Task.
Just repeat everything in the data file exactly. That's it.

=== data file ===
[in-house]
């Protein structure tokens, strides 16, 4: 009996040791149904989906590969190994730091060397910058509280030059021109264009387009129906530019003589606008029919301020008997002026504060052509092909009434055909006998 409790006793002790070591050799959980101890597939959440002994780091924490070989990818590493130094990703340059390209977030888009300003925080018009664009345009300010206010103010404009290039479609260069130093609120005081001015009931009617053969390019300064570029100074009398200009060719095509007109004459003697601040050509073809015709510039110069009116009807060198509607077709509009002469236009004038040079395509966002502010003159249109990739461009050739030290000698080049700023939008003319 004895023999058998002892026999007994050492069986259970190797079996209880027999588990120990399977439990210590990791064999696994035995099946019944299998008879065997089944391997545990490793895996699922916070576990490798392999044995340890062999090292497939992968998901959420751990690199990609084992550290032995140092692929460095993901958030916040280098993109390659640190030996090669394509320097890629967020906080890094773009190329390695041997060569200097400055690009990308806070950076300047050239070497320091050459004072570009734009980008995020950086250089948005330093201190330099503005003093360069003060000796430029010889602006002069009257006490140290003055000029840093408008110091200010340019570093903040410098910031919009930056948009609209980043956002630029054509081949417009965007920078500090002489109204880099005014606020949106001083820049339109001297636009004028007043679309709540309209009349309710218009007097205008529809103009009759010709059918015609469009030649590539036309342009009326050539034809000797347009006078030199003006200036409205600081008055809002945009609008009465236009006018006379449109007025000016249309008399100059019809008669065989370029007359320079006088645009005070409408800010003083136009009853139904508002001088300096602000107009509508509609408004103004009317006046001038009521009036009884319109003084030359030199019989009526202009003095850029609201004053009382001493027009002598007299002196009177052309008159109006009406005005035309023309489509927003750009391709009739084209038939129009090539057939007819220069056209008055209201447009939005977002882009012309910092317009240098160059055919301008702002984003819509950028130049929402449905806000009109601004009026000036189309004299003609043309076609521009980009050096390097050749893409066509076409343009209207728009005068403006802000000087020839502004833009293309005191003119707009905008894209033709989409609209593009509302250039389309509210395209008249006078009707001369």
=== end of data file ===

[in-house]
């Protein structure tokens, strides 16, 4: 009996040791149904989906590969190994730091060397910058509280030059021109264009387009129906530019003589606008029919301020008997002026504060052509092909009434055909006998 409790006793002790070591050799959980101890597939959440002994780091924490070989990818590493130094990703340059390209977030888009300003925080018009664009345009300010206010103010404009290039479609260069130093609120005081001015009931009617053969390019300064570029100074009398200009060719095509007109004459003697601040050509073809015709510039110069009116009807060198509607077709509009002469236009004038040079395509966002502010003159249109990739461009050739030290000698080049700023939008003319 004895023999058998002892026999007994050492069986259970190797079996209880027999588990120990399977439990210590990791064999696994035995099946019944299998008879065997089944391997545990490793895996699922916070576990490798392999044995340890062999090292497939992968998901959420751990690199990609084992550290032995140092692929460095993901958030916040280098993109390659640190030996090669394509320097890629967020906080890094773009190329390695041997060569200097400055690009990308806070950076300047050239070497320091050459004072570009734009980008995020950086250089948005330093201190330099503005003093360069003060000796430029010889602006002069009257006490140290003055000029840093408008110091200010340019570093903040410098910031919009930056948009609209980043956002630029054509081949417009965007920078500090002489109204880099005014606020949106001083820049339109001297636009004028007043679309709540309209009349309710218009007097205008529809103009009759010709059918015609469009030649590539036309342009009326050539034809000797347009006078030199003006200036409205600081008055809002945009609008009465236009006018006379449109007025000016249309008399100059019809008669065989370029007359320079006088645009005070409408800010003083136009009853139904508002001088300096602000107009509508509609408004103004009317006046001038009521009036009884319109003084030359030199019989009526202009003095850029609201004053009382001493027009002598007299002196009177052309008159109006009406005005035309023309489509927003750009391709009739084209038939129009090539057939007819220069056209008055209201447009939005977002882009012309910092317009240098160059055919301008702002984003819509950028130049929402449905806000009109601004009026000036189309004299003609043309076609521009980009050096390097050749893409066509076409343009209207728009005068403006802000000087020839502004833009293309005191003119707009905008894209033709989409609209593009509302250039389309509210395209008249006078009707001369």